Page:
Objective: To evaluate the burden of illness of narcolepsy and assess the health-related quality-of-life (HQL) effects of oral modafinil, a wake-promoting therapy for excessive daytime sleepiness associated with narcolepsy.
Methods: Subjects with narcolepsy enrolled in a nine-week, placebo-controlled, double-blind study and were randomized to placebo, modafinil 200 mg, or modafinil 400 mg. After the study, consenting subjects received modafinil in a 40-week open-label extension. A self-administered HQL questionnaire consisting of the 36-Item Short Form Health Survey (SF-36) and supplemental narcolepsy-specific scales was given to subjects at baseline, study endpoint, and several open-label timepoints.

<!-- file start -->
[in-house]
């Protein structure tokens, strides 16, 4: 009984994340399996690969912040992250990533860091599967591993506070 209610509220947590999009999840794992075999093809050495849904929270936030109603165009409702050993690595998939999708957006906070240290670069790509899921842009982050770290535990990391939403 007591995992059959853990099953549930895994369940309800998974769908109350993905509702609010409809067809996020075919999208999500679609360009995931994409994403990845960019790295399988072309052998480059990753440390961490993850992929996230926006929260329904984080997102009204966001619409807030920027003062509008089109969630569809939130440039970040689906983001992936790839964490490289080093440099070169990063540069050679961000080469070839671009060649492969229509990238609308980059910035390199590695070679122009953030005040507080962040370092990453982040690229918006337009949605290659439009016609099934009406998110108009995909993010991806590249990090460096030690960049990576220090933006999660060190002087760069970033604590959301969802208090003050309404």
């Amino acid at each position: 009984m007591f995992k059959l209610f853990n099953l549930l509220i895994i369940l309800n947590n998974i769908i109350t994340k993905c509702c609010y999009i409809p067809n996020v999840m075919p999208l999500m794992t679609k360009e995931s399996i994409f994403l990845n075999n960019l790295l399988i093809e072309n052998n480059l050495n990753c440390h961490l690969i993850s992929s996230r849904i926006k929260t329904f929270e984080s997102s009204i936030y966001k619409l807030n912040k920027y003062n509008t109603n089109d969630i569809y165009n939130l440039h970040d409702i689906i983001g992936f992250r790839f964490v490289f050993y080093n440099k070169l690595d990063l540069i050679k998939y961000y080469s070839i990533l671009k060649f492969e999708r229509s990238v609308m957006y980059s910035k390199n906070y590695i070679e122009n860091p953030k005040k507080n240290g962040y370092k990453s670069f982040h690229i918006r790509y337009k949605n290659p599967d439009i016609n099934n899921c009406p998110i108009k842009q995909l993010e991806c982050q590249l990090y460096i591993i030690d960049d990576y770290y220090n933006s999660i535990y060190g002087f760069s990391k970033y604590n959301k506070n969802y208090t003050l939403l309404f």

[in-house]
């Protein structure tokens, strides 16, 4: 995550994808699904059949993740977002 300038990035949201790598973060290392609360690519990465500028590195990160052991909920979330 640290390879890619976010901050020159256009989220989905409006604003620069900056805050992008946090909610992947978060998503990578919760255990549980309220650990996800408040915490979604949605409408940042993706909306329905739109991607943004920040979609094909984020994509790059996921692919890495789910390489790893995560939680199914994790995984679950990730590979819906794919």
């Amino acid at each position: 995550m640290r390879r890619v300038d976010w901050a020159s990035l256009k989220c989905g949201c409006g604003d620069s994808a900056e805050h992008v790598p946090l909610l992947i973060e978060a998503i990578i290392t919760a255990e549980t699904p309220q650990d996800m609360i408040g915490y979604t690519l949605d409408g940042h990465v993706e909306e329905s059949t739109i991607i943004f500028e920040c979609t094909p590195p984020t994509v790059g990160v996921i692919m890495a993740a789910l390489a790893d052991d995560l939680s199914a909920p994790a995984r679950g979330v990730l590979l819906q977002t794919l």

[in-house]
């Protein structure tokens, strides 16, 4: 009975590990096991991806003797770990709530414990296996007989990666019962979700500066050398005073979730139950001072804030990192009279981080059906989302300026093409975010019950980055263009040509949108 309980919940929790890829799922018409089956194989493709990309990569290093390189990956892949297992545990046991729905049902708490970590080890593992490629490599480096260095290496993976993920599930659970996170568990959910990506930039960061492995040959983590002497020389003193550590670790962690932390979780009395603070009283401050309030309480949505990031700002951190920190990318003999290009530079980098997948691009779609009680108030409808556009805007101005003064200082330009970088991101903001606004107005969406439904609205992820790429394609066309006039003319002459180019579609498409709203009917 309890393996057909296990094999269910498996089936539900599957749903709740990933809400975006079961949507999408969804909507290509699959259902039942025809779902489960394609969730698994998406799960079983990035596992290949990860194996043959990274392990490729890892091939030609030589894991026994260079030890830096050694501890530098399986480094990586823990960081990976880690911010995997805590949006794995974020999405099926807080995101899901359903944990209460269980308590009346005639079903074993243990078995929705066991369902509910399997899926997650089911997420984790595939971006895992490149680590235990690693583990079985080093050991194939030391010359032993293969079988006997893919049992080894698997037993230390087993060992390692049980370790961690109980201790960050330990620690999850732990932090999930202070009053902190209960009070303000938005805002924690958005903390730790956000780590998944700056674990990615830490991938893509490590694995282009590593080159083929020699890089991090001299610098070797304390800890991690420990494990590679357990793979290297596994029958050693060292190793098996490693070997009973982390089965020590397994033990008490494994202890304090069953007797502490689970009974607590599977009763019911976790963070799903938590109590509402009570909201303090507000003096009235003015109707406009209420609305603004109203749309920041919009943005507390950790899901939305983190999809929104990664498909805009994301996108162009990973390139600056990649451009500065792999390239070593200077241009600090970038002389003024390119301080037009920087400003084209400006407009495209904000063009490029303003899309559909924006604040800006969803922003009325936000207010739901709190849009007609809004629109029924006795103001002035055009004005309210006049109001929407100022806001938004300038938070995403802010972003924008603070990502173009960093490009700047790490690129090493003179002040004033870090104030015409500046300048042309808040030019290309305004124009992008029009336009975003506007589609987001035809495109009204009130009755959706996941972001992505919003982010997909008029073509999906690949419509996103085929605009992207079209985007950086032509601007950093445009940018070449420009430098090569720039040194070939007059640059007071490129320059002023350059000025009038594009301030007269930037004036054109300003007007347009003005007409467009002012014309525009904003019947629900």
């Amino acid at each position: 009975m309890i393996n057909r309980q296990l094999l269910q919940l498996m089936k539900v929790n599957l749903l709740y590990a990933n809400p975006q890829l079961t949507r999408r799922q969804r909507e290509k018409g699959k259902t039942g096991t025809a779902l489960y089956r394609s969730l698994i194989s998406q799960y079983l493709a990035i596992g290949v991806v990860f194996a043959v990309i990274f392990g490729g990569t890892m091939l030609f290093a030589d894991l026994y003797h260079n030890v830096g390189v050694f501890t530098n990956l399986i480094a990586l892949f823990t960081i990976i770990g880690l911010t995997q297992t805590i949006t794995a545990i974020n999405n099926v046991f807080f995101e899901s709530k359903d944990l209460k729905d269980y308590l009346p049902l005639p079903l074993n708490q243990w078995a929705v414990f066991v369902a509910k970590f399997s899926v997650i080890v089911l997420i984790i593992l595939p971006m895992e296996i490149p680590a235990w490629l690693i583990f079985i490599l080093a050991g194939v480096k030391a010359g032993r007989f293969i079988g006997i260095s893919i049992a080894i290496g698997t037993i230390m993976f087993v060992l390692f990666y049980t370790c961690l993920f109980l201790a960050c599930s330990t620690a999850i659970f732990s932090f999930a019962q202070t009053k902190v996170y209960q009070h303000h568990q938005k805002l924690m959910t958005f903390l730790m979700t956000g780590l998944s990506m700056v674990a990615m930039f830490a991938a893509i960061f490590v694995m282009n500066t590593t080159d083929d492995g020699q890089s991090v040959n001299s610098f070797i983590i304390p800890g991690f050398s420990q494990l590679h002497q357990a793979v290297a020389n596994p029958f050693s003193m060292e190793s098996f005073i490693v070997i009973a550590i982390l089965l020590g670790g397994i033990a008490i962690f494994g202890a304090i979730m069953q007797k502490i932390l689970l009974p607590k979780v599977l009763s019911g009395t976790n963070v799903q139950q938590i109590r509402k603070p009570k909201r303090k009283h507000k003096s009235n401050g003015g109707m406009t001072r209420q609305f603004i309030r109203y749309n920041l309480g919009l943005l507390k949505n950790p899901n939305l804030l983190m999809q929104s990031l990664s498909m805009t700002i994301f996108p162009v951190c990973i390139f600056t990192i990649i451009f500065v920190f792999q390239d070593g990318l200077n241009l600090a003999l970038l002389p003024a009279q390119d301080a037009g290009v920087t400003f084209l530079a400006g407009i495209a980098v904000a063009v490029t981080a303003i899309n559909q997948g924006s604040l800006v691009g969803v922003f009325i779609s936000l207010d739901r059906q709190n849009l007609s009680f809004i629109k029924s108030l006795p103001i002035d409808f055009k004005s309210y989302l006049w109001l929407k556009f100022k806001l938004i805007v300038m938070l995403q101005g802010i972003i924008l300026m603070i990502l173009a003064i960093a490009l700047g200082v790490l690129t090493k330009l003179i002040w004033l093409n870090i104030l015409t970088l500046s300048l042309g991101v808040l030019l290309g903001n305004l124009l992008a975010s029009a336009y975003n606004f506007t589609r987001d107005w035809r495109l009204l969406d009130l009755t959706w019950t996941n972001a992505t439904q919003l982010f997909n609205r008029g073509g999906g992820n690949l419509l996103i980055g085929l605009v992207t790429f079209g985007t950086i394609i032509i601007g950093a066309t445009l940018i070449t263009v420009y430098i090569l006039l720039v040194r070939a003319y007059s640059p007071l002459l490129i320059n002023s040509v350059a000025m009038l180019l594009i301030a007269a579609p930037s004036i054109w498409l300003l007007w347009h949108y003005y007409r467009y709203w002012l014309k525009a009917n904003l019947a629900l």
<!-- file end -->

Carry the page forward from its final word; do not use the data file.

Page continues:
Results: 481 subjects completed a baseline and double-blind endpoint HQL assessment. Compared to population norms, baseline HQL scores reflected substantial burden in vitality, social functioning, and performing usual activities. At study endpoint, subjects in the 400 mg modafinil group had significantly higher scores than placebo for 10 of the 17 HQL scales. The 400 mg modafinil group had more energy, fewer difficulties performing usual activities, fewer interferences with social activities, improved psychological well-being and higher productivity, attention and self-esteem compared to placebo subjects (p<.05). The positive treatment effects were sustained over the open-label extension.
Conclusion: Modafinil significantly improves health-related quality of life in narcolepsy.